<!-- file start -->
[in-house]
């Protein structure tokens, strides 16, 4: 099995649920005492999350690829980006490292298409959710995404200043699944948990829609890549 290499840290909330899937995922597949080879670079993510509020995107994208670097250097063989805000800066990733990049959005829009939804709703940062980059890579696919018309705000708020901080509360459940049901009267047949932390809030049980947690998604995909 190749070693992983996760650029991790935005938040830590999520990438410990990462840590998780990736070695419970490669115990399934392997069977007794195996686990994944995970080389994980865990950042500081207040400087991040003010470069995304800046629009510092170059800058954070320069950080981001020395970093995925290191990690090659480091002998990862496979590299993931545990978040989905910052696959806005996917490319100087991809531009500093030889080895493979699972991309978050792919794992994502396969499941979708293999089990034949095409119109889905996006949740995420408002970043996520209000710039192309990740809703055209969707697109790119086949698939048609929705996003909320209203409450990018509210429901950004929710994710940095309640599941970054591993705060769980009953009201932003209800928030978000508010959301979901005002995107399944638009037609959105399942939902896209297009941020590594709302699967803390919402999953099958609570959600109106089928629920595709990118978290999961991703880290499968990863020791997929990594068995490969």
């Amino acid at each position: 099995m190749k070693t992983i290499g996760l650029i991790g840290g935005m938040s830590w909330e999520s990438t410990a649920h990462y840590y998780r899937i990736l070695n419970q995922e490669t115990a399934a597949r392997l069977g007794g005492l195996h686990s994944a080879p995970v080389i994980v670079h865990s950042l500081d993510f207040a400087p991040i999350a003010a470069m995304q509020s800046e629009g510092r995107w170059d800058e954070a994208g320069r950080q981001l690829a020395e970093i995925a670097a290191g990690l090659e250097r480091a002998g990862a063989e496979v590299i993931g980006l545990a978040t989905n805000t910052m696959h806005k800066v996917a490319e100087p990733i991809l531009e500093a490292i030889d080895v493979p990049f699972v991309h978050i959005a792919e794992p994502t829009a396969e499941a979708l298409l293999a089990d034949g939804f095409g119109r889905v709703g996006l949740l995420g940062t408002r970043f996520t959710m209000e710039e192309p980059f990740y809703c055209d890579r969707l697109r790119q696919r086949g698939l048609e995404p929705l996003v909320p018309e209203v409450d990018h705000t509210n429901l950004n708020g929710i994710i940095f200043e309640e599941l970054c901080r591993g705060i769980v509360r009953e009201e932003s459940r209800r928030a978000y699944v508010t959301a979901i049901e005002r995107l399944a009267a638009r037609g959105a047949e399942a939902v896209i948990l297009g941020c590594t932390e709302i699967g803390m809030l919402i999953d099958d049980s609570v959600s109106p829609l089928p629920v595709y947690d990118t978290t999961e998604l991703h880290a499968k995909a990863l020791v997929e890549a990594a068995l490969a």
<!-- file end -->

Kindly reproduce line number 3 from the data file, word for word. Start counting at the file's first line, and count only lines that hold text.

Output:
């Amino acid at each position: 099995m190749k070693t992983i290499g996760l650029i991790g840290g935005m938040s830590w909330e999520s990438t410990a649920h990462y840590y998780r899937i990736l070695n419970q995922e490669t115990a399934a597949r392997l069977g007794g005492l195996h686990s994944a080879p995970v080389i994980v670079h865990s950042l500081d993510f207040a400087p991040i999350a003010a470069m995304q509020s800046e629009g510092r995107w170059d800058e954070a994208g320069r950080q981001l690829a020395e970093i995925a670097a290191g990690l090659e250097r480091a002998g990862a063989e496979v590299i993931g980006l545990a978040t989905n805000t910052m696959h806005k800066v996917a490319e100087p990733i991809l531009e500093a490292i030889d080895v493979p990049f699972v991309h978050i959005a792919e794992p994502t829009a396969e499941a979708l298409l293999a089990d034949g939804f095409g119109r889905v709703g996006l949740l995420g940062t408002r970043f996520t959710m209000e710039e192309p980059f990740y809703c055209d890579r969707l697109r790119q696919r086949g698939l048609e995404p929705l996003v909320p018309e209203v409450d990018h705000t509210n429901l950004n708020g929710i994710i940095f200043e309640e599941l970054c901080r591993g705060i769980v509360r009953e009201e932003s459940r209800r928030a978000y699944v508010t959301a979901i049901e005002r995107l399944a009267a638009r037609g959105a047949e399942a939902v896209i948990l297009g941020c590594t932390e709302i699967g803390m809030l919402i999953d099958d049980s609570v959600s109106p829609l089928p629920v595709y947690d990118t978290t999961e998604l991703h880290a499968k995909a990863l020791v997929e890549a990594a068995l490969a």